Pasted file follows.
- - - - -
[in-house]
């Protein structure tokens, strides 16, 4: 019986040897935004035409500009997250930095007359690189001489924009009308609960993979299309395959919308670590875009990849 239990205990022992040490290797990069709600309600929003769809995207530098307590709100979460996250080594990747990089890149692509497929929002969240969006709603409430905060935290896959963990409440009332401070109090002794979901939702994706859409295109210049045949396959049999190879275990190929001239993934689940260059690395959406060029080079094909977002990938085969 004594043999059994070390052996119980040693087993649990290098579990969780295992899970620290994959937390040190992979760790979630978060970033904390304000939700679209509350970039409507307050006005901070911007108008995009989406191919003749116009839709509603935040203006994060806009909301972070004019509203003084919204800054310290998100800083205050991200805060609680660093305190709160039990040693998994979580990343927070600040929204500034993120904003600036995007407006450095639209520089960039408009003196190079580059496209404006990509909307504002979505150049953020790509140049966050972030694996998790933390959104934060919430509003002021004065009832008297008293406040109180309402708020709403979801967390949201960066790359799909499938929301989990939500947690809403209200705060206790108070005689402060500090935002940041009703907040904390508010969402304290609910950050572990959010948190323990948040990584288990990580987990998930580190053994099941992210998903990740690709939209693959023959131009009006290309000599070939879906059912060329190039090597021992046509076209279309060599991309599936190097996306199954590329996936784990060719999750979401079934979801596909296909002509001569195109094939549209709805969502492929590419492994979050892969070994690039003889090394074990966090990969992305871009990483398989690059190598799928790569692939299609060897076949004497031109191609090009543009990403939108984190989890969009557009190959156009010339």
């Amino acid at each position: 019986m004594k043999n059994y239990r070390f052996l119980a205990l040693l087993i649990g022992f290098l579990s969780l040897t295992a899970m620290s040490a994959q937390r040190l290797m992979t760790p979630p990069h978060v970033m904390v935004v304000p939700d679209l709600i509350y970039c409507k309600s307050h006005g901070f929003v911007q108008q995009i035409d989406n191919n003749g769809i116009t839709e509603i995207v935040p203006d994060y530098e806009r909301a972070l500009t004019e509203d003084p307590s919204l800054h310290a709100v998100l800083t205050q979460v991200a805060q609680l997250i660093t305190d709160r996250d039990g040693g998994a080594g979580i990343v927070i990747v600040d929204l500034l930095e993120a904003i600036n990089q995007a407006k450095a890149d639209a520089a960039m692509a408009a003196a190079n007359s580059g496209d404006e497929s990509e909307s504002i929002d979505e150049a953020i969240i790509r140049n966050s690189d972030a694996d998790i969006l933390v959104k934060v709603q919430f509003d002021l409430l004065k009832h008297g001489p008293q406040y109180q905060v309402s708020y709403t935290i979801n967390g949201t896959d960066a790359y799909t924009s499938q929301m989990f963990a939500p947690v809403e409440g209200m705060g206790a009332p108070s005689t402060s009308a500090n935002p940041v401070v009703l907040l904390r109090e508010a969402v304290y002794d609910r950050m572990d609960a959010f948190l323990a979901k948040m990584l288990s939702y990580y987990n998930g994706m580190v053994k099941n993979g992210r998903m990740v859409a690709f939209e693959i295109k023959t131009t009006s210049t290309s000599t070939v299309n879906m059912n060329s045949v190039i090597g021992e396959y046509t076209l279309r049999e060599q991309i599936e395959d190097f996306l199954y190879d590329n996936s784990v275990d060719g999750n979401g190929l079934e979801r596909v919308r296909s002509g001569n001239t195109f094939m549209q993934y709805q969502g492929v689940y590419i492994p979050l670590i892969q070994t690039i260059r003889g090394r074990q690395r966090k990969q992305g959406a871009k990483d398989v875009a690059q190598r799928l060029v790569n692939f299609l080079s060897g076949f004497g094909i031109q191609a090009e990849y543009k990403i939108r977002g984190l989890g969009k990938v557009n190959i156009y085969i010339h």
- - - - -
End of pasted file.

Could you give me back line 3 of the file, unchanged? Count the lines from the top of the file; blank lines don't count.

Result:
């Amino acid at each position: 019986m004594k043999n059994y239990r070390f052996l119980a205990l040693l087993i649990g022992f290098l579990s969780l040897t295992a899970m620290s040490a994959q937390r040190l290797m992979t760790p979630p990069h978060v970033m904390v935004v304000p939700d679209l709600i509350y970039c409507k309600s307050h006005g901070f929003v911007q108008q995009i035409d989406n191919n003749g769809i116009t839709e509603i995207v935040p203006d994060y530098e806009r909301a972070l500009t004019e509203d003084p307590s919204l800054h310290a709100v998100l800083t205050q979460v991200a805060q609680l997250i660093t305190d709160r996250d039990g040693g998994a080594g979580i990343v927070i990747v600040d929204l500034l930095e993120a904003i600036n990089q995007a407006k450095a890149d639209a520089a960039m692509a408009a003196a190079n007359s580059g496209d404006e497929s990509e909307s504002i929002d979505e150049a953020i969240i790509r140049n966050s690189d972030a694996d998790i969006l933390v959104k934060v709603q919430f509003d002021l409430l004065k009832h008297g001489p008293q406040y109180q905060v309402s708020y709403t935290i979801n967390g949201t896959d960066a790359y799909t924009s499938q929301m989990f963990a939500p947690v809403e409440g209200m705060g206790a009332p108070s005689t402060s009308a500090n935002p940041v401070v009703l907040l904390r109090e508010a969402v304290y002794d609910r950050m572990d609960a959010f948190l323990a979901k948040m990584l288990s939702y990580y987990n998930g994706m580190v053994k099941n993979g992210r998903m990740v859409a690709f939209e693959i295109k023959t131009t009006s210049t290309s000599t070939v299309n879906m059912n060329s045949v190039i090597g021992e396959y046509t076209l279309r049999e060599q991309i599936e395959d190097f996306l199954y190879d590329n996936s784990v275990d060719g999750n979401g190929l079934e979801r596909v919308r296909s002509g001569n001239t195109f094939m549209q993934y709805q969502g492929v689940y590419i492994p979050l670590i892969q070994t690039i260059r003889g090394r074990q690395r966090k990969q992305g959406a871009k990483d398989v875009a690059q190598r799928l060029v790569n692939f299609l080079s060897g076949f004497g094909i031109q191609a090009e990849y543009k990403i939108r977002g984190l989890g969009k990938v557009n190959i156009y085969i010339h």